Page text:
For the third and fourth rows of colored frames, I'll use the margin attribute specifying values for left, top, right, and bottom margins. The first row of colored frames with justified alignment, start, center, end, and expand horizontal options will do the trick. All the frames on the fourth row use fill and expand to set the correct alignment. Okay, we're heading in the right direction – I just need to fine-tune my row definition height values. That looks pretty good. How about in landscape orientation? Oh dear, that is no good at all.  What about removing the three empty bottom rows? It's an improvement of sorts in landscape orientation but fails in portrait. This is a scenario that would benefit from dynamic adjustment with C# code. In a future course, I'll look at manipulating the user interface in code.

Relative is the final layout I want to look at. There is the Flex layout, but as that is essentially a XAML implementation of Flex CSS, I'm not going to look at that. Once again, I'll create a new content view called relative layout view and add a new ContentPage referencing that view to my tabbed layout page. As with the other layout patterns, all elements are nested within a container, but as you might have guessed, this one uses the relative layout tag. Elements are positioned and sized using X, Y, height, and width constraints, prefixed with RelativeLayout. Each of these constraints is specified with an expression defined within curly braces. The type parameter of the expression tells us which element the expression is related to. In this case, RelativeToParent, means relative to the content view. The property parameter says which attribute of the relative control we're talking about. The factor or constant attribute specifies the value of the constraint. If we use factor, we are talking about a proportion of the property in question.

In the title bar case, we say that we want its width specified by RelativeLayout.Width constraint, to be the width of the parent multiplied by a factor of one. Long story short, we want the title bar to be the same width as the parent container, remembering that the 10 pixel margin is built into our relative layout. We need to set the Y constraint relative to the title bar for the frame containing the green box that needs to be under the title bar. We do that by changing the type from RelativeToParent to RelativeToView and then specify the view with the ElementName attribute. Here I'm saying set the Y constraint of the green-blue frame relative to the Y or top property of the title bar element plus a constant value of 70 pixels. As with the title bar element, I want to set the width to the parent content view. The relative layout means you'll have to name UI elements to reference then with relative to view, but in real apps, you'll need to name controls to reference them in the C# code.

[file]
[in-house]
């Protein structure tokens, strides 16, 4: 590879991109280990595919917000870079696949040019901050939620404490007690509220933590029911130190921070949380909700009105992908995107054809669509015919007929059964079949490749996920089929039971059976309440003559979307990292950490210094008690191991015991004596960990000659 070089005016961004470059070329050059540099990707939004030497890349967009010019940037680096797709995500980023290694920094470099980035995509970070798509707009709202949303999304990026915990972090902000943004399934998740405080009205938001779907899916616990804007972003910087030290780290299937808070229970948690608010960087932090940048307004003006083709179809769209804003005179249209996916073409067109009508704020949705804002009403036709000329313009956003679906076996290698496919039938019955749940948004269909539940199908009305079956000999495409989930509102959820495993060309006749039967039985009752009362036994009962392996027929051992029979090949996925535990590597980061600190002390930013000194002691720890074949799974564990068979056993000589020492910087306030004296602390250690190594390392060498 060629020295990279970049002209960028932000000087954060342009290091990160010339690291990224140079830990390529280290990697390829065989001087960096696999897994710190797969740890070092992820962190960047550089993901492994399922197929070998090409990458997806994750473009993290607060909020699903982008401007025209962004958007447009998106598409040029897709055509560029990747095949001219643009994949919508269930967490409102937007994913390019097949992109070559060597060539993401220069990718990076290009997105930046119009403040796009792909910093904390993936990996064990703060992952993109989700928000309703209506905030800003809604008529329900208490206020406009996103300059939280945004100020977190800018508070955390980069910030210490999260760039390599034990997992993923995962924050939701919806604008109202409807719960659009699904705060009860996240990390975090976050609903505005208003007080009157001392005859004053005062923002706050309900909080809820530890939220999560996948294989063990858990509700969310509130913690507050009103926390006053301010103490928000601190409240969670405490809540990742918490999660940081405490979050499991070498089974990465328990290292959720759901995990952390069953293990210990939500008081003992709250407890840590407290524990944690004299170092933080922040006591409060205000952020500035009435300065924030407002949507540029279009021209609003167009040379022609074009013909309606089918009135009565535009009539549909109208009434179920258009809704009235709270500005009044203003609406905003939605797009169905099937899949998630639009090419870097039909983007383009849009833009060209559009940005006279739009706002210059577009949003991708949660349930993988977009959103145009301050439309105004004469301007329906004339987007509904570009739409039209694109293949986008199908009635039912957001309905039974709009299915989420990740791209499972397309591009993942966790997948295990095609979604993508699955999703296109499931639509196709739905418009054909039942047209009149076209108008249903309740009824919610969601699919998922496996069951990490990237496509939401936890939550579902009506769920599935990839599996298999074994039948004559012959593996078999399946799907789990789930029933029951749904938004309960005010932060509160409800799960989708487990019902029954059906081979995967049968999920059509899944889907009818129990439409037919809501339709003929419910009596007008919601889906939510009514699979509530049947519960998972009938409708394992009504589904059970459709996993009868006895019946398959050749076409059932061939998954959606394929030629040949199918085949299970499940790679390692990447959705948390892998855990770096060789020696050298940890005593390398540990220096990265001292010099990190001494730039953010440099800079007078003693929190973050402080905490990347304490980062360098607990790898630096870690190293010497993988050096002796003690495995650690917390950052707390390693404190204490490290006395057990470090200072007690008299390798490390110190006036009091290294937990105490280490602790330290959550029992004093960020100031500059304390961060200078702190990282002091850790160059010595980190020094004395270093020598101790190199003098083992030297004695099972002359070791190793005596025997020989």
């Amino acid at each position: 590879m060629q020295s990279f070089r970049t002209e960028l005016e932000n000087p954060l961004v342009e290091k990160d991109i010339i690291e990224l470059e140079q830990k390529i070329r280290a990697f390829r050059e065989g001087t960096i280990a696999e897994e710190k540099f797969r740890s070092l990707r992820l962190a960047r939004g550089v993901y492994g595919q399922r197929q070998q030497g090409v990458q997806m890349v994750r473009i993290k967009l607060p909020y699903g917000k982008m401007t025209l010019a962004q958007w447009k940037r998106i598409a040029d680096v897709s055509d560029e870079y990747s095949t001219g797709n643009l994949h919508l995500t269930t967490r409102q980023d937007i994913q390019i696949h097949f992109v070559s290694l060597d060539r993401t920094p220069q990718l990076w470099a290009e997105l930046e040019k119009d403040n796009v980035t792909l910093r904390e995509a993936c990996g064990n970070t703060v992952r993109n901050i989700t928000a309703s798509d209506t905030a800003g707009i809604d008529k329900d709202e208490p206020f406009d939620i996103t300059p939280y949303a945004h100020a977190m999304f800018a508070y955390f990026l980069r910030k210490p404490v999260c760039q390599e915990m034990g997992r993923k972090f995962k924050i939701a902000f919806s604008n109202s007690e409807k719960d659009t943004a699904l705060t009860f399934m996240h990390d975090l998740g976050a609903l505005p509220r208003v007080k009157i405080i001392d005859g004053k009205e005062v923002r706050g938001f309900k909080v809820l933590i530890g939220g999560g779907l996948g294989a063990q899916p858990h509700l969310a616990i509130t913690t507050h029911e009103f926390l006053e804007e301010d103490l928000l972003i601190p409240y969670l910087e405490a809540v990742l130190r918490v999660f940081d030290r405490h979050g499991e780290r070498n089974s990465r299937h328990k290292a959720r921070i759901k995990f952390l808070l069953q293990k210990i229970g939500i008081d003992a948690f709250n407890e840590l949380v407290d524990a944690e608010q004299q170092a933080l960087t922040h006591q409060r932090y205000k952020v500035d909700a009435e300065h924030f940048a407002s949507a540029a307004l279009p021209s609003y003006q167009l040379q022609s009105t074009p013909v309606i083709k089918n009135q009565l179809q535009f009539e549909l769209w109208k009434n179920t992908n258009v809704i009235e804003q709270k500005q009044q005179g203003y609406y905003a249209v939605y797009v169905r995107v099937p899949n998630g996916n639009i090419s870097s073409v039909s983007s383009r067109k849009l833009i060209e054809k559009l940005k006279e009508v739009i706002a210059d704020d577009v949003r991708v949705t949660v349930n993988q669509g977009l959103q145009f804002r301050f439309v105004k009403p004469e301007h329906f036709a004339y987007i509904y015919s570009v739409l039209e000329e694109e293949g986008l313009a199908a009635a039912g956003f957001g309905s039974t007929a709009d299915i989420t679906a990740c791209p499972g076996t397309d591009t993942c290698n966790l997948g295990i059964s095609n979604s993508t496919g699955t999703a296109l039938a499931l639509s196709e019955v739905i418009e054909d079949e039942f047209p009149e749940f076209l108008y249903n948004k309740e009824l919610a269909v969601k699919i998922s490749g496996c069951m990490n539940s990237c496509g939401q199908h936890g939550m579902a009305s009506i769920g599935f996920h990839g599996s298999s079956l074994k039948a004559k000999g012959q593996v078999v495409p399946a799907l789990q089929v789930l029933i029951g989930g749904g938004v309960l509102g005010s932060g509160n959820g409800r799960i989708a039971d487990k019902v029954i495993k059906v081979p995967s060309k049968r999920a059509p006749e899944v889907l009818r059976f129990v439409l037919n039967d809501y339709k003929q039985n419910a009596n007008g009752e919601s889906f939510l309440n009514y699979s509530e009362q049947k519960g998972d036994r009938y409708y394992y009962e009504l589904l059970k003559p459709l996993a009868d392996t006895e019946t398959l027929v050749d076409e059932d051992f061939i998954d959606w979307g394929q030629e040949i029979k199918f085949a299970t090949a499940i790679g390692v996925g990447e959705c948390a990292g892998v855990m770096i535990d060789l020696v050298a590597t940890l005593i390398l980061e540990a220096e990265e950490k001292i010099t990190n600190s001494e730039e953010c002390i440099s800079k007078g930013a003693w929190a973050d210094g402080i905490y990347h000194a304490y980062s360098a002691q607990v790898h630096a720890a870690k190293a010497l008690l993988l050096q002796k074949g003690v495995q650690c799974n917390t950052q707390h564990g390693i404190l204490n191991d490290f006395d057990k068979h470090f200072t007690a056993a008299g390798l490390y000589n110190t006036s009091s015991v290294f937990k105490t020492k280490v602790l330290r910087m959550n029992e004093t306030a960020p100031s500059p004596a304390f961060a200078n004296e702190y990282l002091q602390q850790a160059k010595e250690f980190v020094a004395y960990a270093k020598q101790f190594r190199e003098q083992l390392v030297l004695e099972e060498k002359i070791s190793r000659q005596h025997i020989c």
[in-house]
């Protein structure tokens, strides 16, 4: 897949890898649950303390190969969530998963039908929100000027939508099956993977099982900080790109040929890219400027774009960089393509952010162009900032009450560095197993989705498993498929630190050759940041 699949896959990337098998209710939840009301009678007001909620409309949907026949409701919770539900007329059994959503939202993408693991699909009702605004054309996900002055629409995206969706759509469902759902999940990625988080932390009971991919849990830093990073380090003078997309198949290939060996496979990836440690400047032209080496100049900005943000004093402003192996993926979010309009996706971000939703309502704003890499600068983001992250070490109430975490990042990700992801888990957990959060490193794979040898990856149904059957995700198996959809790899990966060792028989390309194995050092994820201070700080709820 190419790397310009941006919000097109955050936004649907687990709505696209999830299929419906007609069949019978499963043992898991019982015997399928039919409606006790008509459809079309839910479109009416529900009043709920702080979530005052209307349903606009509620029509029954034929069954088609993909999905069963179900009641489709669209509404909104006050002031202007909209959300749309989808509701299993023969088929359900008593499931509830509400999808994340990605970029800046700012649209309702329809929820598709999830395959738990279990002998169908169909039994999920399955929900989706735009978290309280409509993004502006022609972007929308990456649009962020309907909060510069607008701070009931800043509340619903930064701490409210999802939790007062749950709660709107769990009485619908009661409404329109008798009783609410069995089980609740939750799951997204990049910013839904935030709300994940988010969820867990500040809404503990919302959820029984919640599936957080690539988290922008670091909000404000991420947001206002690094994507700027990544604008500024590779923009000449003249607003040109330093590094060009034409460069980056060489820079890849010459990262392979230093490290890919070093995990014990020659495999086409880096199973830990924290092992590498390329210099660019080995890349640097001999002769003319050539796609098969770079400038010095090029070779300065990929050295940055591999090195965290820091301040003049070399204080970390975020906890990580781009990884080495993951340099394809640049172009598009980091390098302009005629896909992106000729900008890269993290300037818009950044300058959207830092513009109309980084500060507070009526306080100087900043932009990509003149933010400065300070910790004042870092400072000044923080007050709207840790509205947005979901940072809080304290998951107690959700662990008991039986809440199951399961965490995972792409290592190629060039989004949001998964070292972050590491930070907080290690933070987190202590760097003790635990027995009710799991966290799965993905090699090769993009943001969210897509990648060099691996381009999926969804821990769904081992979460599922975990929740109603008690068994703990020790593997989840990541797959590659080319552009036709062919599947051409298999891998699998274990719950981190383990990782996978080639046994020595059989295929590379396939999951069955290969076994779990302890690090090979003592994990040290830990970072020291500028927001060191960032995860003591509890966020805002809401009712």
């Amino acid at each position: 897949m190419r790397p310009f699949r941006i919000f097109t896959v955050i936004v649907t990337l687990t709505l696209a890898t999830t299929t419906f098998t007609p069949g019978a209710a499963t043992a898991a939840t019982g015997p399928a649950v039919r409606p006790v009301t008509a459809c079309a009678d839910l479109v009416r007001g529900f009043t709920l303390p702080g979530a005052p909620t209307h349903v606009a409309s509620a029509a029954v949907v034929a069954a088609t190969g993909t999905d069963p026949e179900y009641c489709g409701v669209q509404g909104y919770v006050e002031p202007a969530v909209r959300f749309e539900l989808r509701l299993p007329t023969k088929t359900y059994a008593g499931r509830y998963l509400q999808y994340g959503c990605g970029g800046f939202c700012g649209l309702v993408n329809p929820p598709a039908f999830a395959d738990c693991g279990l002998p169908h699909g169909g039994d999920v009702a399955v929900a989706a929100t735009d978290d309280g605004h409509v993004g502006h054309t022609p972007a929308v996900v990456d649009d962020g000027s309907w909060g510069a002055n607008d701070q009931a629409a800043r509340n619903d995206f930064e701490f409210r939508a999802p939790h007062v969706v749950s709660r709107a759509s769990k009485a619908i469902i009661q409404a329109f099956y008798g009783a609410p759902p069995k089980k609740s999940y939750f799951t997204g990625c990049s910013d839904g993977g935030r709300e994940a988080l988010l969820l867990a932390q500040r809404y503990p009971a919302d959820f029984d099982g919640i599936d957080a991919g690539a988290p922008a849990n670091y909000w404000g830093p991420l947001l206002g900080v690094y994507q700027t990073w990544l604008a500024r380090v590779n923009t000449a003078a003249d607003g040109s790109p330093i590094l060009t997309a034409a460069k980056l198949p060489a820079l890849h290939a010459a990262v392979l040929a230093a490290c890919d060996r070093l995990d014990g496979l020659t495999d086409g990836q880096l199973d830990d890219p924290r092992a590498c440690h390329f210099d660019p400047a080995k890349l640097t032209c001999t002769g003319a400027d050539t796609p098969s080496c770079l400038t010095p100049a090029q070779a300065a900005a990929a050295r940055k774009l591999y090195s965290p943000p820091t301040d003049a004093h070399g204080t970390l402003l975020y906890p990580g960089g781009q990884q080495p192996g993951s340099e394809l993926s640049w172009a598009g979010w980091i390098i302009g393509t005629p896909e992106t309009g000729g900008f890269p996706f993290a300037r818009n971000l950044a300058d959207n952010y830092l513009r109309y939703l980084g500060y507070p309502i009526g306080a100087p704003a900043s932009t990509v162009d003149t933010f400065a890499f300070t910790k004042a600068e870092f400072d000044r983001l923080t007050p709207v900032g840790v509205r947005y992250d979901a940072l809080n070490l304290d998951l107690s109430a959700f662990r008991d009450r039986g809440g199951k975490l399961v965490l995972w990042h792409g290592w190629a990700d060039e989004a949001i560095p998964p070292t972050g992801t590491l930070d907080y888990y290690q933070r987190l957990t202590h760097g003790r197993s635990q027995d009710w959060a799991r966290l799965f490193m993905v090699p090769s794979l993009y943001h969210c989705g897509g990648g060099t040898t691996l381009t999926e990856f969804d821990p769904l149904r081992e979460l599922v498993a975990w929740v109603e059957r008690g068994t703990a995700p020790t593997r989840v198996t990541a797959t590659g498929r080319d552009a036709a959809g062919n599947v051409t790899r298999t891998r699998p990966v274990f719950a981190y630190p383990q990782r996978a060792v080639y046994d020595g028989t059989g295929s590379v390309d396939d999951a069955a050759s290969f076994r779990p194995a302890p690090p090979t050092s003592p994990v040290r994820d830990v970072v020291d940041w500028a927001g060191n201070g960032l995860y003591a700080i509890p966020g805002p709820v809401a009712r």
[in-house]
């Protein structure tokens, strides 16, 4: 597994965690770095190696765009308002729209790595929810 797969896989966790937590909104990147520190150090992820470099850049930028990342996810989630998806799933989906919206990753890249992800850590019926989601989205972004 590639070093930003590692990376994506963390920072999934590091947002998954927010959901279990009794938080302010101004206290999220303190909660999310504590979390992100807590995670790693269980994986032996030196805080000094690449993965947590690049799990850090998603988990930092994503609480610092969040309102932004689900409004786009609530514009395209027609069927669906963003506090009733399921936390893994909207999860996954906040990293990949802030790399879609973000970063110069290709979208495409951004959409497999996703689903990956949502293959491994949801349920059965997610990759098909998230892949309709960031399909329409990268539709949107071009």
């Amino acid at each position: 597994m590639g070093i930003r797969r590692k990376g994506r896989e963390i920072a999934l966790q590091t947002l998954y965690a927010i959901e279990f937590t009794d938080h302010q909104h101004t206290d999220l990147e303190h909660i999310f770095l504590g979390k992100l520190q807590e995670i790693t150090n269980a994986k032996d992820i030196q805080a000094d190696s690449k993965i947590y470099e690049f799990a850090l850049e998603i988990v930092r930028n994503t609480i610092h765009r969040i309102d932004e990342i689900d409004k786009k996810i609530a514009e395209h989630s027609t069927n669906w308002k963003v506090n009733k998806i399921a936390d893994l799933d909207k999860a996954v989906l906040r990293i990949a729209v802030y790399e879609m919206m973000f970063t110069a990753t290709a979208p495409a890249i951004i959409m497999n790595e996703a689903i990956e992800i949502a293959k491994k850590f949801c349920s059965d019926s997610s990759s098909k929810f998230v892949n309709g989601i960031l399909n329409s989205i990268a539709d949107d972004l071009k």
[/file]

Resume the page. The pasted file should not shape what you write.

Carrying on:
We only need to set the top or Y constraint for the first red frame as the X value defaults to 0, putting it at the leftmost position. The width of the first red frame box is determined by its content, that is, the words "left box." The top of the first red frame is a little over twice that of the green-blue frame from the parent's top. I don't know if you've noticed the subtle difference between using a constant value when defining the Y constraint versus using a factor. When I specified the Y constraint for the green-blue frame, it was 70 pixels from the top of the title bar, that is, from the top of the element specified in the constraint expression. When I use the factor attribute, I'm specifying just over twice the distance from the parent's top as my relative view is from the parent's top. When using a constant, your anchor point is the element specified in the relative to attribute. When using the factor attribute, your anchor point is the parent, but you're using another element's relationship to the parent to determine the offset value. 

The bottom red frame is a 4.4 top red frame's height from the top of the content view. Having established the Y coordinate for the red frame, I can use it with a factor of 1 to establish the Y coordinates for all the other elements that share the same vertical relationship. Specifying the rest of the factors to get our layout looking right is a case of experimentation - this is where the hot reload functionality really comes into its own. In portrait mode, RelativeLayout looks, well, not perfect, but I've seen worse. There is no easy way to have RelativeLayout adjust dynamically in XAML. Ideally, we'd want in the case of the top yellow center box for the factor value to be a dynamic expression involving its width. As we shall see in a future course, this can be achieved with C# code.

About the Author
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Hallam is a software architect with over 20 years experience across a wide range of industries. He began his software career as a  Delphi/Interbase disciple but changed his allegiance to Microsoft with its deep and broad ecosystem. While Hallam has designed and crafted custom software utilizing web, mobile and desktop technologies, good quality reliable data is the key to a successful solution. The challenge of quickly turning data into useful information for digestion by humans and machines has led Hallam to specialize in database design and process automation. Showing customers how leverage new technology to change and improve their business processes is one of the key drivers keeping Hallam coming back to the keyboard.